It happened this week in 1993
Sunday, April 4
n Bill Clinton extended US$1.6 billion in new United States aid for Russian reforms and lavished praise on Boris Yeltsin as his ally in a new democratic partnership between the United States and Russia. At the end of a two-day summit between the presidents, Yeltsin professed himself "fully satisfied" with the aid and the summit with his friend 'Bill' and proclaimed that Russia, right now, has no alternative to himself as a democratic champion. Those things said, the two men embraced in a Russian-style bear hug and parted company, Yeltsin returning to the perils of home, where hardliners nearly impeach him exactly one week ago, and Clinton, Washington.
Monday, April 5
n Hotelier Gordon 'Butch' Stewart won the 1993 Gleaner Honour Award "for his efforts to further contribute to increased foreign exchange earnings for his country". Described as a visionary, Stewart was selected from 63 persons who were nominated by members of the public, who were invited to participate in recognising and rewarding individuals or collective organisational initiative, accomplishment and courage during 1992. The award was announced at The Gleaner Honour Award Banquet at the Wyndham Hotel.
n Jamaica Labour Party (JLP) members of parliament threaten to boycott all sittings of Parliament except those required to retain their seats, and the Opposition will not name any senators to the Upper Chamber. According to JLP leader Edward Seaga, that is if two conditions are not met. These are: The establishment of a high-level commission of enquiry into the 1993 general election headed by Chief Justice Edward Zacca and comprising two other persons of "high political integrity". The JLP also wanted to be consulted on the appointments of the remaining members of the commission, and to have an input in designing its terms of reference. Second, the scrapping of the Police Services Commission, to be replaced by a new commission that is selected impartially, and which has wider powers of administration and decision making, with the minister having no control except in matters of policy.
Tuesday, April 6
n Prime Minister P.J. Patterson scoffed at Opposition Leader Edward Seaga's threat to boycott sittings of Parliament if certain conditions were not met. "This boycott reflects a determination by the leader of the Opposition to continue a politics of confrontation. Indeed, it seems to be part of his calculated strategy for his own political survival." Patterson shot down Seaga's call for a high-level commission of enquiry, headed by Chief Justice Edward Zacca, into the 1993 general election. He said there is no justification for any commission of enquiry, and that it would be improper to invite the chief justice to preside over such a body.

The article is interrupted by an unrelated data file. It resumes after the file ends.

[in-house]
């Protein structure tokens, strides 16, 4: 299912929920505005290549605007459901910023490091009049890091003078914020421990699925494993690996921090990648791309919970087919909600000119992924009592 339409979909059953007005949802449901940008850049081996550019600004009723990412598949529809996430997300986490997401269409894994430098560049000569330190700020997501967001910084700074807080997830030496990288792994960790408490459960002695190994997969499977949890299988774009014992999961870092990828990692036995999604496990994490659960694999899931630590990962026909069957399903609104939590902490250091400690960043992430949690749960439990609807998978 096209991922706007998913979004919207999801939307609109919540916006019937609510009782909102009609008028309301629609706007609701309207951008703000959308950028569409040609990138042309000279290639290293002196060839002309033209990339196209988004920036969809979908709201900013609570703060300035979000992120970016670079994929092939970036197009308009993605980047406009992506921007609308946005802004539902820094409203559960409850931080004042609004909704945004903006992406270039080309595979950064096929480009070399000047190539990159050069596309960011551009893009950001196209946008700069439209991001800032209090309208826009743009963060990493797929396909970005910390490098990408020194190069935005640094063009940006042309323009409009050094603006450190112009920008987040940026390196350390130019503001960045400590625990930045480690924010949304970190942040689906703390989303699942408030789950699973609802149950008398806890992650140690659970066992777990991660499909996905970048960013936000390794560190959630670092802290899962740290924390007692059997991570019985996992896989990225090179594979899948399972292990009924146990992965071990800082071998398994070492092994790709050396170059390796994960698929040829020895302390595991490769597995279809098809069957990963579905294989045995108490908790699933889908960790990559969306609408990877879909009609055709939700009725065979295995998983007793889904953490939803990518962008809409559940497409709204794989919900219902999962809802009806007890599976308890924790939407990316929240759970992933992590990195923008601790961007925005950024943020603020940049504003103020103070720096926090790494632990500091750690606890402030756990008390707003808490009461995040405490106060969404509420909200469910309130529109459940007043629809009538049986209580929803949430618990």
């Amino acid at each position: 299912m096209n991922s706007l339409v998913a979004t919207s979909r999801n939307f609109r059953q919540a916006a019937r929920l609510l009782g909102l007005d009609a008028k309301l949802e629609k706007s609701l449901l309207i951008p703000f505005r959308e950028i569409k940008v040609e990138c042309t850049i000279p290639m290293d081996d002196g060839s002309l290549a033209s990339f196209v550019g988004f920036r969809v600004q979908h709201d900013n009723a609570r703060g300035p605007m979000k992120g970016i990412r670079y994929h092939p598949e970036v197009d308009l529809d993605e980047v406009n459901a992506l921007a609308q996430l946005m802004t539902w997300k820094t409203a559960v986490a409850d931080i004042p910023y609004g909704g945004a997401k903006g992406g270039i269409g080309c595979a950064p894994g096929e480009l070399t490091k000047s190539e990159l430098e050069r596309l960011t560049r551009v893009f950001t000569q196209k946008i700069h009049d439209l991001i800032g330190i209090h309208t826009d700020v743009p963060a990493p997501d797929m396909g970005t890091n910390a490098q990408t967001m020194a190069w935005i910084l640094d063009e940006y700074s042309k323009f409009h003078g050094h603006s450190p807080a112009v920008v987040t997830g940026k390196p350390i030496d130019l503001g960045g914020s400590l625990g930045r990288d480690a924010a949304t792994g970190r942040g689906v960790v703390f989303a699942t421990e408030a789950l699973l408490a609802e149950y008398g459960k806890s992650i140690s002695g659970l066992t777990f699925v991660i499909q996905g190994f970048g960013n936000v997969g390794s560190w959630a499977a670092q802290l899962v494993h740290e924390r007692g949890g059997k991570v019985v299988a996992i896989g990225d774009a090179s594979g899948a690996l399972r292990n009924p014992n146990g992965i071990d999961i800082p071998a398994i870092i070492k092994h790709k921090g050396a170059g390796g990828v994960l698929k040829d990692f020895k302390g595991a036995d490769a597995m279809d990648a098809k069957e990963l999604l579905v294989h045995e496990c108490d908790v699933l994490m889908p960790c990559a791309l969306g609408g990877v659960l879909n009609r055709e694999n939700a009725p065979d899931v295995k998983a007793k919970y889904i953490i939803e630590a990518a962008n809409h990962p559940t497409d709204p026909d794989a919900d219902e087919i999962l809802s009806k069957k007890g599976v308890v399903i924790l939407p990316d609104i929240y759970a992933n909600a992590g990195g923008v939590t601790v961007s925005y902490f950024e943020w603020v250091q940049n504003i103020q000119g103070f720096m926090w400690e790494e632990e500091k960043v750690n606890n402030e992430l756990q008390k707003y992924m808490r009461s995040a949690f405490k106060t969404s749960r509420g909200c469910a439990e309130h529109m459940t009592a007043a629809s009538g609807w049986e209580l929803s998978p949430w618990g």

n A 17-member Cabinet was named by Prime Minister P.J. Patterson as the new Peoples' National Party administration began to take shape following victory at the polls. Appointment of a deputy prime minister and establishment of a new ministry - Water and Transport - were features of the announcements. Former Mining and Energy Minister Horace Clarke was appointed minister of water and transport. Patterson said the new ministry was established because water and transport woes were two of the most serious issues facing the country and required serious attention. Economist and director general of the Planning Institute of Jamaica, Dr Omar Davies, was appointed minister without portfolio in the Office of the Prime Minister.
Wednesday, April 7
n Fifteen Cabinet members and a deputy prime minister were sworn into office in a ceremony held at King's House. Portia Simpson, minister-designate for the Ministry of Labour and Welfare, was absent due to illness. The King's House ballroom overflowed with family and friends of the ministers. Governor General Sir Howard Cooke administered the Oaths of Allegiance and the Oaths of Office, beginning with the senatorial
Thursday, April 8
n The New Beginning Movement (NBM) proposed that the Electoral Advisory Committee be scrapped and replaced by a Community Coalition, comprised of various interest and civic groups in the society. Convenor of the movement, Richard 'Dickie' Crawford, said that the committee should be scrapped because its limitations and weaknesses had been exposed in the conduct of the recent general election. Crawford said the NBM is prepared to lead the way in forming the Community Coalition of the Church, media, private sector, community organisations, civic groups and service clubs across the islands.
n Heavily armed gunmen robbed three Guardsman security guards of more than $3 million in cash and cheques along Half-Way Tree Road, St Andrew. The money belonged to several business places in the Corporate Area. Reports were that the guards travelling in a Subaru motor car were collecting lodgements from various business places to take to the bank. They collected a lodgement on Half-Way Tree Road and, on leaving the premises, were forced to stop by a car followed by two other cars. About seven heavily armed men alighted from the cars, ordered the guards out of their vehicle, leaving the money and their weapons. Some of the gunmen boarded the security guards' car and sped away. The car was later found abandoned in Kencot.
n Opera star Marian Anderson, who sang to kings and presidents in a 60-year career that broke the racial barriers of the opera world, died after suffering a stroke. "Anderson died a peaceful death in her Portland home," said her nephew, James Anderson DePreist, director of the Portland Symphony, who was at her side when she died of congestive heart failure brought on by a stroke. She was 96 years old.